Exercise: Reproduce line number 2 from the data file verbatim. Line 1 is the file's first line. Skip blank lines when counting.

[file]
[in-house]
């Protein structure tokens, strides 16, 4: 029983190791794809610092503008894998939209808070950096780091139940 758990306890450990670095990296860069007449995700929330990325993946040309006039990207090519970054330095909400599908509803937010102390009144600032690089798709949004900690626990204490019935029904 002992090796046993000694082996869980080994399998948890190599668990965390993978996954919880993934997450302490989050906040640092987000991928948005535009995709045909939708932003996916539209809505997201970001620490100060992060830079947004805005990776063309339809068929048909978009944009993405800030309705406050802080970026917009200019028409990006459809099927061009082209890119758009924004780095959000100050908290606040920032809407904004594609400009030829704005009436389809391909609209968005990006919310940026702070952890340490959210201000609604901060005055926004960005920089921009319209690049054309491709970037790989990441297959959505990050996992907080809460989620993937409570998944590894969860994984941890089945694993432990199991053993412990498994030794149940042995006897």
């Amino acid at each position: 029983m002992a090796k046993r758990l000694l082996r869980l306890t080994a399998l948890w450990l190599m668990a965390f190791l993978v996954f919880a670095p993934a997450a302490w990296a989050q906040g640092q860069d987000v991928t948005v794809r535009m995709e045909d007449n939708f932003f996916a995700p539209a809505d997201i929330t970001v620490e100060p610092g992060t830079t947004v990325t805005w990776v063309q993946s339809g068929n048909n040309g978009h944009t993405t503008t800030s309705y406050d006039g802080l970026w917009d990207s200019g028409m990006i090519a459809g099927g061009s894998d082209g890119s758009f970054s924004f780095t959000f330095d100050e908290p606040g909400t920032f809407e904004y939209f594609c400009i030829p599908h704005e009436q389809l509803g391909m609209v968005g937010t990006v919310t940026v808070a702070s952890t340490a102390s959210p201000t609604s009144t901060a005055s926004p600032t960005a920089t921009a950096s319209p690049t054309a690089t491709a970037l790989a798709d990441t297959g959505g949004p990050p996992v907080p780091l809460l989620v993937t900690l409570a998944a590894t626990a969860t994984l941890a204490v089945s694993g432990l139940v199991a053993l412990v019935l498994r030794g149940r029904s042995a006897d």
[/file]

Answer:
């Protein structure tokens, strides 16, 4: 029983190791794809610092503008894998939209808070950096780091139940 758990306890450990670095990296860069007449995700929330990325993946040309006039990207090519970054330095909400599908509803937010102390009144600032690089798709949004900690626990204490019935029904 002992090796046993000694082996869980080994399998948890190599668990965390993978996954919880993934997450302490989050906040640092987000991928948005535009995709045909939708932003996916539209809505997201970001620490100060992060830079947004805005990776063309339809068929048909978009944009993405800030309705406050802080970026917009200019028409990006459809099927061009082209890119758009924004780095959000100050908290606040920032809407904004594609400009030829704005009436389809391909609209968005990006919310940026702070952890340490959210201000609604901060005055926004960005920089921009319209690049054309491709970037790989990441297959959505990050996992907080809460989620993937409570998944590894969860994984941890089945694993432990199991053993412990498994030794149940042995006897």